Powering Change In The Workplace | Making workspaces fit for flexible working (3)

Making workspaces fit for flexible working (3)

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Posted 07 July 2015 10:09:00 BST | By Peter Otto

Part 3 of 3 

Last week I discussed how organisations are trying to make best use of the expensive workspace they have and how different work styles require different desking policies. 

Not all workers are the same: whilst “Hub” employees may still need permanent desks, “Club” employees spend a lot of time away from their desks, and might be better off having access to a variety of touchdown and collaboration spaces, “Home” workers need to be able to release their desks for others when not in the office, and “Roam” workers, who spend a lot of time traveling, may not need a fixed desk at all and just pop in and touchdown wherever they can.

Here's another blog you may like to read: "Where does an organisation need to flex?"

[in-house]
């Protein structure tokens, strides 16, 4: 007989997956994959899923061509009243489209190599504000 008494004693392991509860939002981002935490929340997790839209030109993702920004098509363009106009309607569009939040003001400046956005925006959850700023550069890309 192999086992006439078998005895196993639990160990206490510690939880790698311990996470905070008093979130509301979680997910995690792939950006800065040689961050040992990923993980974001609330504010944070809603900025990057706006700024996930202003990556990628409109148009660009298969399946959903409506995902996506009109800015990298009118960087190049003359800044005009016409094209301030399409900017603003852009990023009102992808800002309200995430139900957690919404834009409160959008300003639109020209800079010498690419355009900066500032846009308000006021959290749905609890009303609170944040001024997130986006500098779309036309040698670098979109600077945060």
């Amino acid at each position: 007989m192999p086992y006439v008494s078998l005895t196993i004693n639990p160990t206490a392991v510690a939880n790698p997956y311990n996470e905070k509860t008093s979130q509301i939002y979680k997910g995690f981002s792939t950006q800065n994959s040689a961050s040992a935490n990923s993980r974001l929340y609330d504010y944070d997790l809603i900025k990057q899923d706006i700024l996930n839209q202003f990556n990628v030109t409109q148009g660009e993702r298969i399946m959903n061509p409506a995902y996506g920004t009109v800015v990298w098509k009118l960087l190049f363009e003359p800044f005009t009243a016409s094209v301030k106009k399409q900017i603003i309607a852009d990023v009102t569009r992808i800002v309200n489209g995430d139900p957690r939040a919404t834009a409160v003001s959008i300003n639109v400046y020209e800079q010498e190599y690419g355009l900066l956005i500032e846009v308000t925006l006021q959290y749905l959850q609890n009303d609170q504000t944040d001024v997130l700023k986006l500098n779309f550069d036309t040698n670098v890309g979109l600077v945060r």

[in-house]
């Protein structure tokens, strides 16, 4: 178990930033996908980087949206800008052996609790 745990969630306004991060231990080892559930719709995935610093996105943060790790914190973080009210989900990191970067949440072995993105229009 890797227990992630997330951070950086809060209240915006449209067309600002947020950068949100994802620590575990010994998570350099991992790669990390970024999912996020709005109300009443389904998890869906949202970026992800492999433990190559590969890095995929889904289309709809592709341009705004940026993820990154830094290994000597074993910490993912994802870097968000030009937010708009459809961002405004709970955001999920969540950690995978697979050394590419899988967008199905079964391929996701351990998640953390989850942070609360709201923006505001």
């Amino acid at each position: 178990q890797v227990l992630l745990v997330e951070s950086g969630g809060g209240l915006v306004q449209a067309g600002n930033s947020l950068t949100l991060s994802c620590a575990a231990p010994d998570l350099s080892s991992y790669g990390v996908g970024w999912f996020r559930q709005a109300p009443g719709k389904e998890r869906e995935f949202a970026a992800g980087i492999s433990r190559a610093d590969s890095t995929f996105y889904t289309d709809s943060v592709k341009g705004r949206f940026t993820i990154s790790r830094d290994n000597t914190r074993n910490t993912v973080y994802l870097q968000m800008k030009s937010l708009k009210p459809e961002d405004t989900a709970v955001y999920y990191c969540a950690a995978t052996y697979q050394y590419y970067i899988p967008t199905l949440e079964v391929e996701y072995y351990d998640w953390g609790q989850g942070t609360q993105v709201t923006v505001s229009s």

Different workspaces

I want to close this series with a few notes about different workspaces. In our new offices at Condeco, along with different types of desking policies, we are planning different types of informal working spaces for different purposes:

  • “Collaboration” spaces with easily positionable furniture, writeable walls etc. for informal meetings and collaborative tasks
  • “Huddle” spaces for conversations, for example high backed sofas
  • “Snack” spaces where people can have a drink and quietly work
  • “Quiet” spaces that enable people to get away from the noise and work on their own in a comfortable environment

Giving people quiet spaces to get away from the hustle and bustle of the open plan office is quite essential. The furniture manufacture Steelcase recently called it “The Privacy Crisis”. They state, based on research by the University of California, that it takes on average 23 minutes for an employee to return to FLOW (a state of deep engagement with a subject), and that employees are interrupted on average every 11 minutes.

So, in a new world where office-based work is no longer just happening on a desk, it’s important to consider the types of spaces that keep employees productive, and offer the tools for people to easily find and book available space.





Where does an organisation need to flex?

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